2) Never applied, probably not the right idea/goals for it. Plus don't live in CA.

3) No VC, but who knows what the future holds. Just a for-fun project scratching my own itch at this point.

4) http://movief.ly

Site down.

eeek, fun stuff. Working now.

Hella fast, what's it built on?

Professional curiosity. :)

1) My idea is fairly new, so I've been working on trying to prove the concept first before I take it further with building a startup around it

2) No, I didn't apply

3) It wouldn't be appropriate at this time.

4) I'll make a note to add a link sometime in the future.

1) since 2007 on one startup, and since 2009 on another project

2) no, and I don't have any plans to apply for any of my current projects. while I definitely like YC's model and I think they do great things, I don't feel like the process matches my goals with any of my current projects. I'm more in it for the long-haul.

3) no, my projects have been entirely self-funded

4) http://www.ratemystudentrental.com/spp, http://www.leadnuke.com

1) since December 2008 </br>

2)No, never applied</br>

3)No, I've avoid the route in favor of bootstrapping</br>


1) Just under 6 months (part time).

2) No, didn't apply.

3) No, haven't tried.

4) http://www.brightspoke.com/

My goal is to put more people on bikes by creating educated consumers and helping them discover the joy of cycling.

I did a "rate my startup" post a few weeks back at http://news.ycombinator.com/item?id=1111941. I got a lot of good feedback from that and have been making a lot of changes, but there's a lot more in the pipeline.

1) Registered the domain in Aug 2008 to do market research and to decide whether I wanted to go ahead with it. That was followed by minor prototyping and learning about the industry. Started working on it full-time a year ago.

2) Never applied. I'm not in the USA anyway.

3) Nope. One of my first customers did want to invest, but I didn't need it.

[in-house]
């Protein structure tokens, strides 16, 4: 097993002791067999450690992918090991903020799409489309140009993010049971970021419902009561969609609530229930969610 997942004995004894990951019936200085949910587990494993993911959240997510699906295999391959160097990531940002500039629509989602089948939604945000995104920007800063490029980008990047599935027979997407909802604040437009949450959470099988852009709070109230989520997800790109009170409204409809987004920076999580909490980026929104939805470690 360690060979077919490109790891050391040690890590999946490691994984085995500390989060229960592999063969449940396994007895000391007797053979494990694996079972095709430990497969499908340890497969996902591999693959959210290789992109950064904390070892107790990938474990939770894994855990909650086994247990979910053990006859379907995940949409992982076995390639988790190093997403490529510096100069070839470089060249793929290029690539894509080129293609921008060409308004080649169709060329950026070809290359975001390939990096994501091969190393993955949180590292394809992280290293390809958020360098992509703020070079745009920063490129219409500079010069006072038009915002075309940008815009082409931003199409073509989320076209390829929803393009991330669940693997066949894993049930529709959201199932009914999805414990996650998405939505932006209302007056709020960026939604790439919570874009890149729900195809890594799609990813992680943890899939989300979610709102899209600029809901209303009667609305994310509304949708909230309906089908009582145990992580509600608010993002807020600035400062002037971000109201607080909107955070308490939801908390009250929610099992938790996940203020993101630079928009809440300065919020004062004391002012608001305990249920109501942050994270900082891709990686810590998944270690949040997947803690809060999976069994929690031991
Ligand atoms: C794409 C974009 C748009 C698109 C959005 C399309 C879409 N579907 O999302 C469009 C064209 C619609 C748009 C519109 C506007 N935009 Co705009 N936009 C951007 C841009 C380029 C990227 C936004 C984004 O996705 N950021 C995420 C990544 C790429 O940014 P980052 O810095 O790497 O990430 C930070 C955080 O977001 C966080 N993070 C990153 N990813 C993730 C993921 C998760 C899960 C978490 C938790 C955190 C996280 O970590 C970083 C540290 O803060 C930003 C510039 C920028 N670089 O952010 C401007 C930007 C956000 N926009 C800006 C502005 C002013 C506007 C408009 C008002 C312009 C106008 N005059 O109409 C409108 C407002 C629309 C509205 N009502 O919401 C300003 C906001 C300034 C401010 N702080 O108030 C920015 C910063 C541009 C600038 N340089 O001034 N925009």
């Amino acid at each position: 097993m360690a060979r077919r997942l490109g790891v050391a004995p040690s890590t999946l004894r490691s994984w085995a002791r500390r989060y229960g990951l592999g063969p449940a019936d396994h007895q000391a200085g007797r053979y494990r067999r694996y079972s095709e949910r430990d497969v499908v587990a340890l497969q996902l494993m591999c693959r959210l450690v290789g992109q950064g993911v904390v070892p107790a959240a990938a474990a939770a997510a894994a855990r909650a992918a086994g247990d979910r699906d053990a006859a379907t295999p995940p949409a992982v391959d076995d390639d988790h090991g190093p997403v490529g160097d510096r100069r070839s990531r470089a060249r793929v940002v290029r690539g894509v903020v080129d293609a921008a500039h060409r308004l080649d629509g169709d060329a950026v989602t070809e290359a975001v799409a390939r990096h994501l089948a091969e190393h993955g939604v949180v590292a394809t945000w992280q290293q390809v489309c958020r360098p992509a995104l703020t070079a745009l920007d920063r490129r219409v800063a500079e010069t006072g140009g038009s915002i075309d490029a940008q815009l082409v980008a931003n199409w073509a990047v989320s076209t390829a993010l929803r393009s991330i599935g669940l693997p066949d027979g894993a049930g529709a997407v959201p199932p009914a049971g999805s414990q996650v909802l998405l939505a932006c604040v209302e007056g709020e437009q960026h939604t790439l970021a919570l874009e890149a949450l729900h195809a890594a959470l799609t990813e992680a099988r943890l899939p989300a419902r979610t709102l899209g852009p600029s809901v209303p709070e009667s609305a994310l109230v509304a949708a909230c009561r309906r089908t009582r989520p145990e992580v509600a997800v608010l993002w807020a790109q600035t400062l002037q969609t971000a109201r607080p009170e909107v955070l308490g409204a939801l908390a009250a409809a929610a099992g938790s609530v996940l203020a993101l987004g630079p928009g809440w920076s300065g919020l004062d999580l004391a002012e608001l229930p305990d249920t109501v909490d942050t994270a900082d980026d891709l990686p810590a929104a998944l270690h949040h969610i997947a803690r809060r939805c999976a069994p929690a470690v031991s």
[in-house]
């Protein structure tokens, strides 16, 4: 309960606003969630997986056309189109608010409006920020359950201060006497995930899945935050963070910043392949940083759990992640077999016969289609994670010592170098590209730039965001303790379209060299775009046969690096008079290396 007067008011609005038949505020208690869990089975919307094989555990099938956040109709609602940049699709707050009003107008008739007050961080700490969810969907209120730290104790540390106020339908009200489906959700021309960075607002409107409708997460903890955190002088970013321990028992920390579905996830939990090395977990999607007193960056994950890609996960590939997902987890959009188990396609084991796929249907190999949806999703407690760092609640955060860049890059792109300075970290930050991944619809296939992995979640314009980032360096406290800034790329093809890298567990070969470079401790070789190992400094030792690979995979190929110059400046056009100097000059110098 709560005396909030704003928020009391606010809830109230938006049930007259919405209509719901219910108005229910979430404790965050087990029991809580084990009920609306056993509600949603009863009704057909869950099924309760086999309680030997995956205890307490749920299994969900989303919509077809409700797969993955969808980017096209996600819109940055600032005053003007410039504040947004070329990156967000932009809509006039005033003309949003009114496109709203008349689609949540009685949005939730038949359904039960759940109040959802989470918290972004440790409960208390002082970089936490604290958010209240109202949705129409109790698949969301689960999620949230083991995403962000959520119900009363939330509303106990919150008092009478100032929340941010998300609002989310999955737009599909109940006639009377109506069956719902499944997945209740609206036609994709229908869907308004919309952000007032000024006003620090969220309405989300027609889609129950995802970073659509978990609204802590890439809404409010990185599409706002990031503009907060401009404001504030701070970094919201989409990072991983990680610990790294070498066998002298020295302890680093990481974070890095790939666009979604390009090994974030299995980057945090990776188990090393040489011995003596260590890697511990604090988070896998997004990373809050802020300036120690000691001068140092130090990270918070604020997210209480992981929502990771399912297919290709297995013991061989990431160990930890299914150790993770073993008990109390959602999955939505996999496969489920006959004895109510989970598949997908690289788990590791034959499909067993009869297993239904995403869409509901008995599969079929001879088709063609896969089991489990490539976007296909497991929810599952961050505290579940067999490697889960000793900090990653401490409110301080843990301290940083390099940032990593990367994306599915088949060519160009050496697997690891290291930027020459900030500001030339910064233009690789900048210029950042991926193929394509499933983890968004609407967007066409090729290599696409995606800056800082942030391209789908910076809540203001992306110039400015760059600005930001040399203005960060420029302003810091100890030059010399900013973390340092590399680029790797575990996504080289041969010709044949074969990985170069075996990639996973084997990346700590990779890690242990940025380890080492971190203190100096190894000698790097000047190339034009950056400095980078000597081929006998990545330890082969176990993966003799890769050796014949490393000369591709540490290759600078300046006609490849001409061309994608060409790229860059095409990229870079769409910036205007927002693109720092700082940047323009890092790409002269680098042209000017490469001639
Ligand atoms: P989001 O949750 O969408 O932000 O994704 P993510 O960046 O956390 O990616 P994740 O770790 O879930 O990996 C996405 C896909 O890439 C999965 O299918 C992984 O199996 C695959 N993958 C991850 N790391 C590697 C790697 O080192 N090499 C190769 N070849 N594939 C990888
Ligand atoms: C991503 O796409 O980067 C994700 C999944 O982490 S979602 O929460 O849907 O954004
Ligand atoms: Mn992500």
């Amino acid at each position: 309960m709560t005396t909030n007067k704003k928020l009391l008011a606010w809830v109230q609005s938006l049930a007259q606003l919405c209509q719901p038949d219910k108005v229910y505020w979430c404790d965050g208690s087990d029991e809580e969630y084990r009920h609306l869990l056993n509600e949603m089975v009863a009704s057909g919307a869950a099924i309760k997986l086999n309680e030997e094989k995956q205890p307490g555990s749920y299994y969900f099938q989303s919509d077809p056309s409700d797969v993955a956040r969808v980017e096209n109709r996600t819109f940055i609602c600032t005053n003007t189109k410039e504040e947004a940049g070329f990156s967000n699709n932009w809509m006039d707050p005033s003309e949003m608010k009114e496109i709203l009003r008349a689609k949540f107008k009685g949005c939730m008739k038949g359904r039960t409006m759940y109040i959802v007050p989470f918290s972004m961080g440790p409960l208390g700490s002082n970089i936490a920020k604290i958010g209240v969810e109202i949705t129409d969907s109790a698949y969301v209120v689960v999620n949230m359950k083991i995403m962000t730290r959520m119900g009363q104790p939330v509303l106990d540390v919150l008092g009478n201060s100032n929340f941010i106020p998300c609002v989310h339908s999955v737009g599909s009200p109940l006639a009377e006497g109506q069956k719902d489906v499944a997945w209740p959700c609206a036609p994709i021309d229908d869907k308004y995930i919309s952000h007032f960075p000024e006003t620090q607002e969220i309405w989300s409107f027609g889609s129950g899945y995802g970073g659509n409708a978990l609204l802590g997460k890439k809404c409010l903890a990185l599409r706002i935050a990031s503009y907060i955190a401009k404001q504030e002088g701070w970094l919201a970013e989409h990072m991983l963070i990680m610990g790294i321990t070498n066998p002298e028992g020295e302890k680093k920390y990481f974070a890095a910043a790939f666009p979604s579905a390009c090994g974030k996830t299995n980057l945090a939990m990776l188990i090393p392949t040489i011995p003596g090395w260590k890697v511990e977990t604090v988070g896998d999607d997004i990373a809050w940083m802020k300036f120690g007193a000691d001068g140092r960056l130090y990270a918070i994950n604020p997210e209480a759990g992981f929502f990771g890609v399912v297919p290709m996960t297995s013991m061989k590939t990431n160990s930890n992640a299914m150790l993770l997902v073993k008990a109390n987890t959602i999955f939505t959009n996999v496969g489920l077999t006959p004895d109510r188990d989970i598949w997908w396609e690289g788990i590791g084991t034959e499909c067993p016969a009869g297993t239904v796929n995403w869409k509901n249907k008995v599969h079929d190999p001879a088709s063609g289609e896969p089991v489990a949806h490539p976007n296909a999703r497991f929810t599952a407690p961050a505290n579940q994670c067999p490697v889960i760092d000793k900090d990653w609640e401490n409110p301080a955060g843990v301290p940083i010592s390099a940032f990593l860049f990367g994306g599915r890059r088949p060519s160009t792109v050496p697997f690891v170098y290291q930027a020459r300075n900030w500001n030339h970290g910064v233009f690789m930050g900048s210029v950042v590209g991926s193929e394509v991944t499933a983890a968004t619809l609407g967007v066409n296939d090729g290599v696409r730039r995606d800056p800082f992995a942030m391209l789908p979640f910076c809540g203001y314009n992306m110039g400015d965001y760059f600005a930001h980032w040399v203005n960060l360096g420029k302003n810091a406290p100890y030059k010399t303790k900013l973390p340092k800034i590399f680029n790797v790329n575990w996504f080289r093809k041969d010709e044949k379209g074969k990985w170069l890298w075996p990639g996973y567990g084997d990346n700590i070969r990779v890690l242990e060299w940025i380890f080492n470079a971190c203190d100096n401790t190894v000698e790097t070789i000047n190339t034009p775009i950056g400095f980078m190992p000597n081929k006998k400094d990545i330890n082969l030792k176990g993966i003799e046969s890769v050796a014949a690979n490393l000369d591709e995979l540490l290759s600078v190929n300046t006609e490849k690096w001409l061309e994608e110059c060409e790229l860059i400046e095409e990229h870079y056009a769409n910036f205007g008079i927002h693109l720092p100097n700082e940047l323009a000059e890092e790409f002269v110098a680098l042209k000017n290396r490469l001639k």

4) http://www.simplepay.co.za (Online payroll software. Not really applicable if you're not South African. For now...)

1) Two years (March 2008).

2) Never applied; would love to do it, but it’s just not right for me right now.

3) No (and I have no intention to).

4) https://ironmoney.com/

1) Over a year 2) Ask me again in a few weeks 3) No 4) http://ginzahq.com (be prepared for the ugly; working on that)

1) 3 to 4 months

2) Applied to YC10S, rejected

3) No, can self-fund

4) http://mercedhill.com, the product is in alpha and a newer version will be released soon.

1) 2.5 years, 1 year live

2) No, not seeking to be accepted

3) No, not seeking to raise VC

4) http://diveintothepool.com

I'm trying to make a modest income from this and a few other ideas. I got the idea when the leader of the free online dating sites said that there was no more room for anyone else, anyone that says that will eventually fall and I think with time I can take a good portion of the available users.

well, you certainly picked a heavily saturated market, but good luck. :) is there a special angle to your service?

Yep - single founder

1) 2 years since action / 4 since idea 2) Nope - haven't applied 3) Not yet 4) www.sketchl.tv

I'm crowdsourcing a sketch comedy show - anyone can submit, rank, vote - it's like Saturday Night Live, but with the best writing around that week, no writer's room inside jokes and stale humor. It gives writers a chance to get noticed, build a resume/reel, and get exposure on a national level.